The False Marriage Persona
I have to admit, although I’m a little embarrassed to say so, I thought something magical would happen upon getting married. I guess from one perspective it did. Kenya and I had a beautiful wedding, surrounded by friends and family. She looked incredible that day as she danced down the isle to African drumming in the background. It really was beautiful. I would have teared up if it wasn’t for the fact that she had such a big smile on her face. Not only that, it felt great to finally be married in front of family. I felt like more of a man that day. In my mind, it was an official crossing over from boyhood to manhood. Good times indeed.
Was marriage the right decision for me? Yes! Do I have any regrets? No! I love being married. I love having a family with children even though it’s been a struggle in many regards.
Let me get back to my point though. When I say something magical, I mean, I thought I would lose some of my individual and self-focused proclivities and automatically shift into family, fatherhood, and husband mode. I really thought I would FEEL different and things would be easier once married, but that never happened other than being focused on being the best husband I could be.
I felt resentment for a long time about nothing shifting in me and a bit betrayed by all those who were married before me who never told me how much traditional marriage contradicts desire for personal expression. It was some bullshit actually. It’s like you have this big ceremony and everyone eats then goes home and I’m just left standing there – married with additional responsibility and pressure, but no real infusion of personal empowerment to help me. No “Wonder Twin powers activate” or “Shazam”.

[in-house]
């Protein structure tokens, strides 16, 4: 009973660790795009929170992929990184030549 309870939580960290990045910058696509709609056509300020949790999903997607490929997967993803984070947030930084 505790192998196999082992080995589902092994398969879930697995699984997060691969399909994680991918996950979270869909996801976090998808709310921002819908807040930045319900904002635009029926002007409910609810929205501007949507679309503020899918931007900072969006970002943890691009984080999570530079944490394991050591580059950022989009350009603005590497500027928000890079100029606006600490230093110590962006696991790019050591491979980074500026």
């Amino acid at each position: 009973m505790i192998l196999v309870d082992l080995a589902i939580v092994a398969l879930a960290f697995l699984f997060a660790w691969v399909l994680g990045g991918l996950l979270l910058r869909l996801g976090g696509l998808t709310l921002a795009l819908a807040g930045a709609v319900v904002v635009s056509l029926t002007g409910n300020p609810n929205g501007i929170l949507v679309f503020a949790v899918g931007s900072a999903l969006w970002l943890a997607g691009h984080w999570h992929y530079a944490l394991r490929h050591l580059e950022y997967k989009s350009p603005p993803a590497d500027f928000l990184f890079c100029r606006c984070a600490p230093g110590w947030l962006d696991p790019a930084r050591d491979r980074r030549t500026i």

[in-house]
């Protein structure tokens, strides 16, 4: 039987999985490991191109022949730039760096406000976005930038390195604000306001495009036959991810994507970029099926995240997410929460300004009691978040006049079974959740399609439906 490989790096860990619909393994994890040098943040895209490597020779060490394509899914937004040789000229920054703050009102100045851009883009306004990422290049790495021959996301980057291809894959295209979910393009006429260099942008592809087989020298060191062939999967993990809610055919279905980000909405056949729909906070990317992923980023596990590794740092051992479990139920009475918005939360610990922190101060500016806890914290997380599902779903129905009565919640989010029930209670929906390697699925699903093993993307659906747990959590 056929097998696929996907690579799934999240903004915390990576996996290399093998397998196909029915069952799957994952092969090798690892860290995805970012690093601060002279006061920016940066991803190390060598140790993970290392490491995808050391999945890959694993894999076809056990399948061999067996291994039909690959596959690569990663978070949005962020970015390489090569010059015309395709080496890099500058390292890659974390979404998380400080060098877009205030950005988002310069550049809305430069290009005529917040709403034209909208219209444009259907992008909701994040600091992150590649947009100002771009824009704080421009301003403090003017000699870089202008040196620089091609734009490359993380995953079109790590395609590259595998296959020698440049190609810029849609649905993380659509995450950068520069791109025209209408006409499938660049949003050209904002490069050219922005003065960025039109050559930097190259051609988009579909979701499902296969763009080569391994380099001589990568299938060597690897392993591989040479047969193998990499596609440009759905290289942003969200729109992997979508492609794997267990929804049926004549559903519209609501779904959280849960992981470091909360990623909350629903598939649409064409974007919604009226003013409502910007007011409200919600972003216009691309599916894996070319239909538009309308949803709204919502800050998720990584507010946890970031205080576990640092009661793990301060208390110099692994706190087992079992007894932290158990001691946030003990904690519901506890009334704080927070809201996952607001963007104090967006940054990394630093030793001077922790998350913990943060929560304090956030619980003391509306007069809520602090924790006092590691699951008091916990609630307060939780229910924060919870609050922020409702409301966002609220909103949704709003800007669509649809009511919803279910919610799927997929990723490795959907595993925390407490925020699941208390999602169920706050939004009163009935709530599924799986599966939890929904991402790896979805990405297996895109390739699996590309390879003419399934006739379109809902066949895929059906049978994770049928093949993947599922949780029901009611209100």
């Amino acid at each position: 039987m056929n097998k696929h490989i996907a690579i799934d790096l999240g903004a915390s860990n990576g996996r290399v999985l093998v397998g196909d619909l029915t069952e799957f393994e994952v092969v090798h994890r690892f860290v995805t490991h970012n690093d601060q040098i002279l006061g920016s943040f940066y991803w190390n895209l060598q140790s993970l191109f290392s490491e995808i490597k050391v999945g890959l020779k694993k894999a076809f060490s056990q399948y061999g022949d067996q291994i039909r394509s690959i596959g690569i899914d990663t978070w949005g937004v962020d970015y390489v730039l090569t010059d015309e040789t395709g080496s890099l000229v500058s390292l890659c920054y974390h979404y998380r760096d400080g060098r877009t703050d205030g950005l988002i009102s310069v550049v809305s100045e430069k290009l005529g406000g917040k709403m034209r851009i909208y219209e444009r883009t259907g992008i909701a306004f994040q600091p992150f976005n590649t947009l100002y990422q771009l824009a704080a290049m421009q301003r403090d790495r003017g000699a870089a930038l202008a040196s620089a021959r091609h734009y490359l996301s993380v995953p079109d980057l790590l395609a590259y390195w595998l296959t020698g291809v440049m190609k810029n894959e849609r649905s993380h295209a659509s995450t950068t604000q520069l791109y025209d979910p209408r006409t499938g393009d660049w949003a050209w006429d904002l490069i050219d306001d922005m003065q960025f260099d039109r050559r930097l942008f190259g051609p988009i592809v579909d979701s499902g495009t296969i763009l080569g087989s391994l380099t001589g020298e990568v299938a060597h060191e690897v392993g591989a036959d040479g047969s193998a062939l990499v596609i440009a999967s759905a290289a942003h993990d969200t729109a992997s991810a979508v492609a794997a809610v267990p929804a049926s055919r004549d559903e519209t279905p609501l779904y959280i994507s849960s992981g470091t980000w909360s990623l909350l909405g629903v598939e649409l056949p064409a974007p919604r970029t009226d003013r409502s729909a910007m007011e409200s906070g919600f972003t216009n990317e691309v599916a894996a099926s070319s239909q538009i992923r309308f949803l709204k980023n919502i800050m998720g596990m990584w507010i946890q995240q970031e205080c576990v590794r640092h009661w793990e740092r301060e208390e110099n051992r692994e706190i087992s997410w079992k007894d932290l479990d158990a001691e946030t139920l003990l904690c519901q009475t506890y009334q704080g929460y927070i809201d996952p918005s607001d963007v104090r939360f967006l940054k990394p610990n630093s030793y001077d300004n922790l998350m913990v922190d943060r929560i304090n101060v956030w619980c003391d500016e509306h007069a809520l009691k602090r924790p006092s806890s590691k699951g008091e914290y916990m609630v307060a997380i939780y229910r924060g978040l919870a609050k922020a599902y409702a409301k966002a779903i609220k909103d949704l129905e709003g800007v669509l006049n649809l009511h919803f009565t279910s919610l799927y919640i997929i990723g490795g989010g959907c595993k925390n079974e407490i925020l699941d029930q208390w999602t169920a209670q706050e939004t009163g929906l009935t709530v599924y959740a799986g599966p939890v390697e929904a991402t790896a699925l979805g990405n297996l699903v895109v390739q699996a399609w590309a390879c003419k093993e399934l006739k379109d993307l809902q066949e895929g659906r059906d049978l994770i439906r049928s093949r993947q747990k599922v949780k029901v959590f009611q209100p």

It’s no surprise though, and I guess I was gently warned on my wedding day. I remember standing up front during my wedding ceremony and looking into some of the men’s faces. I could tell they were happy for me, but there was also a look of, “Our prayers are with you brother.” Some of the looks were like, “It’s not too late to back out. I won’t fault you.” I was like, “Hmm”.
What I realized later is marriage actually works better if you stay within your authentic self and allow personal expression and pursuits. My issue was I put ME on the back burner in favor of an ideal of what a husband looked like. No one told me to, I just assumed I was supposed to. The problem with burying the real YOU in favor of The False Marriage Persona is the real you is the real you and WILL come forth at some point, but by the time it does it’s going to be really resentful. It’s going to come out with a chip on his shoulder like, “Fuck everyone else, I’m doing me for real, for real.” This is when we start to see extreme issues in the marriage. This is when you start to feel smothered or unappreciated or taken for granted or like you’ve wasted your years.
“Nothing you become will disappoint me; I have no preconception that I’d like to see you be or do. I have no desire to forsee you, only to discover you. You can’t disappoint me.” ~ Mary Haskall
What I’m saying is that when you get married, things really shouldn’t change that drastically. Many couples nowadays are already living together so that’s not a change. You’ve already had sex, travelled together, met the parents and friends, and shared finances. Besides children, in some cases, what really changes?
Unfortunately, the only thing that really changes is forgetting about personal fulfillment outside of our partners. The only thing that changes is forgetting the YOU that attracted your partner in the first place – his or her dreams, aspirations, his swag, and mystery. That’s what.
I know it sounds cliché to suggest that people continue to pursue their individual lives in marriage, but it really is essential. Your spouse is your partner. They are more than someone to split chores and duties with. They’re not your sex slave or your insecurity blanket or your excuse not to pursue personal greatness. They aren’t the co-lead actor in your “I’s Married Now” stage play. They are here to support you in your personal journey and you in theirs. That’s it.
My advice is not to wait until late in your marriage to find out how important YOU and your personal journey really are. My advice is to find a partner who supports you in being yourself and one who doesn’t expect you to suppress the real you in favor of the The False Marriage Persona. Stage plays are for actors, real life is for real people.
If you desire support in your relationship, uncovering the real you and leaving The False Marriage Personal behind, call a JujuMama Love Coach!